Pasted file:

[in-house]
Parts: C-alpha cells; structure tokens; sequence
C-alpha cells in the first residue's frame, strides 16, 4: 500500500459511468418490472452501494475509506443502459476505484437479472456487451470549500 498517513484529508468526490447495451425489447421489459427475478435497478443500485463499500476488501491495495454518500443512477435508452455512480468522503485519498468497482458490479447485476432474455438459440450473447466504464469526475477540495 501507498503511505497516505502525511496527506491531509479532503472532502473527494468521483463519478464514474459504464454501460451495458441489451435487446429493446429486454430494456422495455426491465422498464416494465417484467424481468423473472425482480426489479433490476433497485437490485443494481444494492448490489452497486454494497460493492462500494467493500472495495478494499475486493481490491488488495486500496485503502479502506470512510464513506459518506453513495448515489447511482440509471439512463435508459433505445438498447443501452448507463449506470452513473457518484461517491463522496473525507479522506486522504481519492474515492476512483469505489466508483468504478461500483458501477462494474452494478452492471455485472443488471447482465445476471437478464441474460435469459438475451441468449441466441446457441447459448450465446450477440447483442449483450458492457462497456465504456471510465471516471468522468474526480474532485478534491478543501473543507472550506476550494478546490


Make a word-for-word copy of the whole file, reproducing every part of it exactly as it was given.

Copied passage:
[in-house]
Parts: C-alpha cells; structure tokens; sequence
C-alpha cells in the first residue's frame, strides 16, 4: 500500500459511468418490472452501494475509506443502459476505484437479472456487451470549500 498517513484529508468526490447495451425489447421489459427475478435497478443500485463499500476488501491495495454518500443512477435508452455512480468522503485519498468497482458490479447485476432474455438459440450473447466504464469526475477540495 501507498503511505497516505502525511496527506491531509479532503472532502473527494468521483463519478464514474459504464454501460451495458441489451435487446429493446429486454430494456422495455426491465422498464416494465417484467424481468423473472425482480426489479433490476433497485437490485443494481444494492448490489452497486454494497460493492462500494467493500472495495478494499475486493481490491488488495486500496485503502479502506470512510464513506459518506453513495448515489447511482440509471439512463435508459433505445438498447443501452448507463449506470452513473457518484461517491463522496473525507479522506486522504481519492474515492476512483469505489466508483468504478461500483458501477462494474452494478452492471455485472443488471447482465445476471437478464441474460435469459438475451441468449441466441446457441447459448450465446450477440447483442449483450458492457462497456465504456471510465471516471468522468474526480474532485478534491478543501473543507472550506476550494478546490